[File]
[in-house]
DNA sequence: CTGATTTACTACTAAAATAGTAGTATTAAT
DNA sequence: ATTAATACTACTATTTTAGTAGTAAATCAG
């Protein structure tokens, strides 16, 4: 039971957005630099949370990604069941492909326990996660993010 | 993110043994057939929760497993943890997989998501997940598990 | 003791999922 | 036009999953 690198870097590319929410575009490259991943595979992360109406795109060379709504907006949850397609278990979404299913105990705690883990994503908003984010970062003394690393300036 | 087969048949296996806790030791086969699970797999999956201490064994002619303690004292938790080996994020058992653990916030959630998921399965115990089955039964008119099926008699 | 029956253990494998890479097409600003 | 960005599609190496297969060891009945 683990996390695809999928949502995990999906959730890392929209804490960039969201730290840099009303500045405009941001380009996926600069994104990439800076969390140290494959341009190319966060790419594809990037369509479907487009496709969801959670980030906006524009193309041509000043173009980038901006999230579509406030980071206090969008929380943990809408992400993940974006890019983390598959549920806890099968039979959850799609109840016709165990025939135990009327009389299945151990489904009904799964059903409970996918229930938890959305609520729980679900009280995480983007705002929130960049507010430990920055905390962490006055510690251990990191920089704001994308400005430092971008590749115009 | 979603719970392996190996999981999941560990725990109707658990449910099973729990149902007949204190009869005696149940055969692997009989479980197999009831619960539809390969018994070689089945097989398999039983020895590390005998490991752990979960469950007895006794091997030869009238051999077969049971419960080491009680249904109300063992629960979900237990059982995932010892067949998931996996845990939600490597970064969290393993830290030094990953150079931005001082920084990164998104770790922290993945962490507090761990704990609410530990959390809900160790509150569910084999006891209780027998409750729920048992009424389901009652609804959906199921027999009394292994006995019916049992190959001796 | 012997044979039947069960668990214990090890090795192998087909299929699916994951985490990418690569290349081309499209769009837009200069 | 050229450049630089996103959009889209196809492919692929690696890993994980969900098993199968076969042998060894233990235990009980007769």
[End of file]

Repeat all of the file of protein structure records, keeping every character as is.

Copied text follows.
[in-house]
DNA sequence: CTGATTTACTACTAAAATAGTAGTATTAAT
DNA sequence: ATTAATACTACTATTTTAGTAGTAAATCAG
């Protein structure tokens, strides 16, 4: 039971957005630099949370990604069941492909326990996660993010 | 993110043994057939929760497993943890997989998501997940598990 | 003791999922 | 036009999953 690198870097590319929410575009490259991943595979992360109406795109060379709504907006949850397609278990979404299913105990705690883990994503908003984010970062003394690393300036 | 087969048949296996806790030791086969699970797999999956201490064994002619303690004292938790080996994020058992653990916030959630998921399965115990089955039964008119099926008699 | 029956253990494998890479097409600003 | 960005599609190496297969060891009945 683990996390695809999928949502995990999906959730890392929209804490960039969201730290840099009303500045405009941001380009996926600069994104990439800076969390140290494959341009190319966060790419594809990037369509479907487009496709969801959670980030906006524009193309041509000043173009980038901006999230579509406030980071206090969008929380943990809408992400993940974006890019983390598959549920806890099968039979959850799609109840016709165990025939135990009327009389299945151990489904009904799964059903409970996918229930938890959305609520729980679900009280995480983007705002929130960049507010430990920055905390962490006055510690251990990191920089704001994308400005430092971008590749115009 | 979603719970392996190996999981999941560990725990109707658990449910099973729990149902007949204190009869005696149940055969692997009989479980197999009831619960539809390969018994070689089945097989398999039983020895590390005998490991752990979960469950007895006794091997030869009238051999077969049971419960080491009680249904109300063992629960979900237990059982995932010892067949998931996996845990939600490597970064969290393993830290030094990953150079931005001082920084990164998104770790922290993945962490507090761990704990609410530990959390809900160790509150569910084999006891209780027998409750729920048992009424389901009652609804959906199921027999009394292994006995019916049992190959001796 | 012997044979039947069960668990214990090890090795192998087909299929699916994951985490990418690569290349081309499209769009837009200069 | 050229450049630089996103959009889209196809492919692929690696890993994980969900098993199968076969042998060894233990235990009980007769």